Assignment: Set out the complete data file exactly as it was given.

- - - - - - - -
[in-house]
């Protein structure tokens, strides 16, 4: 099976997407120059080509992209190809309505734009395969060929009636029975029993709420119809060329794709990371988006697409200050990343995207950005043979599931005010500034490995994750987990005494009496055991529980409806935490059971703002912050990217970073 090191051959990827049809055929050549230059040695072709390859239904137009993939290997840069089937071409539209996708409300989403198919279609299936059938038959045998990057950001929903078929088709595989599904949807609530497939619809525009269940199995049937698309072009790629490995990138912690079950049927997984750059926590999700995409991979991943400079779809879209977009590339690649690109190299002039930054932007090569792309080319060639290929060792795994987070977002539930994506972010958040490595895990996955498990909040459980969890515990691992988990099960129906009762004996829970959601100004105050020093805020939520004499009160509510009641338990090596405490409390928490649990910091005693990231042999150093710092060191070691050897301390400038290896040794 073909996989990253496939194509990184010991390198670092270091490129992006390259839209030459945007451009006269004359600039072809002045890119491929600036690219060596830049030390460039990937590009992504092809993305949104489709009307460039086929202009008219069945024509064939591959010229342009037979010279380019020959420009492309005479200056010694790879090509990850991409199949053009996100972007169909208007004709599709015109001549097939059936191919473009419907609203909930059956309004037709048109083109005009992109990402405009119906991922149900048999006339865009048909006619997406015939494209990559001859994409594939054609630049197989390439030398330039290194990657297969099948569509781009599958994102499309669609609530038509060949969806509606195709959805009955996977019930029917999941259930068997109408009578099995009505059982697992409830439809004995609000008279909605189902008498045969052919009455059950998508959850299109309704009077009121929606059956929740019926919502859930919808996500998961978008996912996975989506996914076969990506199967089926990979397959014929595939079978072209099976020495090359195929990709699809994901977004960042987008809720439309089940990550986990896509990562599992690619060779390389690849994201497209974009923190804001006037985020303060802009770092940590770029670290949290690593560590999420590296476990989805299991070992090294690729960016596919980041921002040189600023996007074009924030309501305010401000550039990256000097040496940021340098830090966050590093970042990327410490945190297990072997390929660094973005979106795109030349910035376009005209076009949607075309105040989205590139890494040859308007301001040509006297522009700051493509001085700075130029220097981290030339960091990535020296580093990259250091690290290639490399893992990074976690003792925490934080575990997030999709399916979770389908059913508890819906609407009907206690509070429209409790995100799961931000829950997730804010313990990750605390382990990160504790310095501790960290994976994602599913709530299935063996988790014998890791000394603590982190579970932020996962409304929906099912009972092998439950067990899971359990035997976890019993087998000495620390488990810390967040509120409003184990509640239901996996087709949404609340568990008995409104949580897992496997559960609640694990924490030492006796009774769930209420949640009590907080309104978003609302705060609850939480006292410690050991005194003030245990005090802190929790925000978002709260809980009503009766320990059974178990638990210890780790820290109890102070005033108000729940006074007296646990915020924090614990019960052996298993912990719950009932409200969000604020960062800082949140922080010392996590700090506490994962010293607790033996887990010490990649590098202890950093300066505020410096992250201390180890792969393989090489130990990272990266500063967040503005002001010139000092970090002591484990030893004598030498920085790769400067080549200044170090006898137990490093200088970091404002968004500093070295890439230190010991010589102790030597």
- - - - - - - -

[in-house]
């Protein structure tokens, strides 16, 4: 099976997407120059080509992209190809309505734009395969060929009636029975029993709420119809060329794709990371988006697409200050990343995207950005043979599931005010500034490995994750987990005494009496055991529980409806935490059971703002912050990217970073 090191051959990827049809055929050549230059040695072709390859239904137009993939290997840069089937071409539209996708409300989403198919279609299936059938038959045998990057950001929903078929088709595989599904949807609530497939619809525009269940199995049937698309072009790629490995990138912690079950049927997984750059926590999700995409991979991943400079779809879209977009590339690649690109190299002039930054932007090569792309080319060639290929060792795994987070977002539930994506972010958040490595895990996955498990909040459980969890515990691992988990099960129906009762004996829970959601100004105050020093805020939520004499009160509510009641338990090596405490409390928490649990910091005693990231042999150093710092060191070691050897301390400038290896040794 073909996989990253496939194509990184010991390198670092270091490129992006390259839209030459945007451009006269004359600039072809002045890119491929600036690219060596830049030390460039990937590009992504092809993305949104489709009307460039086929202009008219069945024509064939591959010229342009037979010279380019020959420009492309005479200056010694790879090509990850991409199949053009996100972007169909208007004709599709015109001549097939059936191919473009419907609203909930059956309004037709048109083109005009992109990402405009119906991922149900048999006339865009048909006619997406015939494209990559001859994409594939054609630049197989390439030398330039290194990657297969099948569509781009599958994102499309669609609530038509060949969806509606195709959805009955996977019930029917999941259930068997109408009578099995009505059982697992409830439809004995609000008279909605189902008498045969052919009455059950998508959850299109309704009077009121929606059956929740019926919502859930919808996500998961978008996912996975989506996914076969990506199967089926990979397959014929595939079978072209099976020495090359195929990709699809994901977004960042987008809720439309089940990550986990896509990562599992690619060779390389690849994201497209974009923190804001006037985020303060802009770092940590770029670290949290690593560590999420590296476990989805299991070992090294690729960016596919980041921002040189600023996007074009924030309501305010401000550039990256000097040496940021340098830090966050590093970042990327410490945190297990072997390929660094973005979106795109030349910035376009005209076009949607075309105040989205590139890494040859308007301001040509006297522009700051493509001085700075130029220097981290030339960091990535020296580093990259250091690290290639490399893992990074976690003792925490934080575990997030999709399916979770389908059913508890819906609407009907206690509070429209409790995100799961931000829950997730804010313990990750605390382990990160504790310095501790960290994976994602599913709530299935063996988790014998890791000394603590982190579970932020996962409304929906099912009972092998439950067990899971359990035997976890019993087998000495620390488990810390967040509120409003184990509640239901996996087709949404609340568990008995409104949580897992496997559960609640694990924490030492006796009774769930209420949640009590907080309104978003609302705060609850939480006292410690050991005194003030245990005090802190929790925000978002709260809980009503009766320990059974178990638990210890780790820290109890102070005033108000729940006074007296646990915020924090614990019960052996298993912990719950009932409200969000604020960062800082949140922080010392996590700090506490994962010293607790033996887990010490990649590098202890950093300066505020410096992250201390180890792969393989090489130990990272990266500063967040503005002001010139000092970090002591484990030893004598030498920085790769400067080549200044170090006898137990490093200088970091404002968004500093070295890439230190010991010589102790030597």